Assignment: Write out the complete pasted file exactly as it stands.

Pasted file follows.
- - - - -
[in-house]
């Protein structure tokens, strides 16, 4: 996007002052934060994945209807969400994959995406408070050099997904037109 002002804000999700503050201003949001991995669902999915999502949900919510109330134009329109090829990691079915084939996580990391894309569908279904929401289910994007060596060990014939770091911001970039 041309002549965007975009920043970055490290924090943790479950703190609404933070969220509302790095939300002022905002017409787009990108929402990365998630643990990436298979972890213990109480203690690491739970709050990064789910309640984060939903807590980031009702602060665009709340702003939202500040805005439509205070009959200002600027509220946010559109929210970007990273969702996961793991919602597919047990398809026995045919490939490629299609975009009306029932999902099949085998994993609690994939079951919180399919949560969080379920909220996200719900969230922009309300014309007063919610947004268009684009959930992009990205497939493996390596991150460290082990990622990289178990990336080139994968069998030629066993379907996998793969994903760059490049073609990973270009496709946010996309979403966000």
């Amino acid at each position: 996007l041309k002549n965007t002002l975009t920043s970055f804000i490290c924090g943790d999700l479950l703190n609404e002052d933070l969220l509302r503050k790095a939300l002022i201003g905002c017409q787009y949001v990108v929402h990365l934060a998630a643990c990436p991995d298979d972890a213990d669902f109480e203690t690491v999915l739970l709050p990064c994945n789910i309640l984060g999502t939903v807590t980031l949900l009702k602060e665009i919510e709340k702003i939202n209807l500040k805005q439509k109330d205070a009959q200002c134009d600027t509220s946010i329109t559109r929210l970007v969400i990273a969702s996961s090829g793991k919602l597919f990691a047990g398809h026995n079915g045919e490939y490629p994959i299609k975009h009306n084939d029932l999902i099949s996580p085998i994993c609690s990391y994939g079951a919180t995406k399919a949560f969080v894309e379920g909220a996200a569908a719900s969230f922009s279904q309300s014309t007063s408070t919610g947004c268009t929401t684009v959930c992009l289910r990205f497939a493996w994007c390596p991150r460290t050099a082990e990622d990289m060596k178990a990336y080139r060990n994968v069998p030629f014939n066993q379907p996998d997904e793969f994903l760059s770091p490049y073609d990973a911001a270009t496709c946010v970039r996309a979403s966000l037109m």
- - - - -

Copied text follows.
[in-house]
């Protein structure tokens, strides 16, 4: 996007002052934060994945209807969400994959995406408070050099997904037109 002002804000999700503050201003949001991995669902999915999502949900919510109330134009329109090829990691079915084939996580990391894309569908279904929401289910994007060596060990014939770091911001970039 041309002549965007975009920043970055490290924090943790479950703190609404933070969220509302790095939300002022905002017409787009990108929402990365998630643990990436298979972890213990109480203690690491739970709050990064789910309640984060939903807590980031009702602060665009709340702003939202500040805005439509205070009959200002600027509220946010559109929210970007990273969702996961793991919602597919047990398809026995045919490939490629299609975009009306029932999902099949085998994993609690994939079951919180399919949560969080379920909220996200719900969230922009309300014309007063919610947004268009684009959930992009990205497939493996390596991150460290082990990622990289178990990336080139994968069998030629066993379907996998793969994903760059490049073609990973270009496709946010996309979403966000």
């Amino acid at each position: 996007l041309k002549n965007t002002l975009t920043s970055f804000i490290c924090g943790d999700l479950l703190n609404e002052d933070l969220l509302r503050k790095a939300l002022i201003g905002c017409q787009y949001v990108v929402h990365l934060a998630a643990c990436p991995d298979d972890a213990d669902f109480e203690t690491v999915l739970l709050p990064c994945n789910i309640l984060g999502t939903v807590t980031l949900l009702k602060e665009i919510e709340k702003i939202n209807l500040k805005q439509k109330d205070a009959q200002c134009d600027t509220s946010i329109t559109r929210l970007v969400i990273a969702s996961s090829g793991k919602l597919f990691a047990g398809h026995n079915g045919e490939y490629p994959i299609k975009h009306n084939d029932l999902i099949s996580p085998i994993c609690s990391y994939g079951a919180t995406k399919a949560f969080v894309e379920g909220a996200a569908a719900s969230f922009s279904q309300s014309t007063s408070t919610g947004c268009t929401t684009v959930c992009l289910r990205f497939a493996w994007c390596p991150r460290t050099a082990e990622d990289m060596k178990a990336y080139r060990n994968v069998p030629f014939n066993q379907p996998d997904e793969f994903l760059s770091p490049y073609d990973a911001a270009t496709c946010v970039r996309a979403s966000l037109m």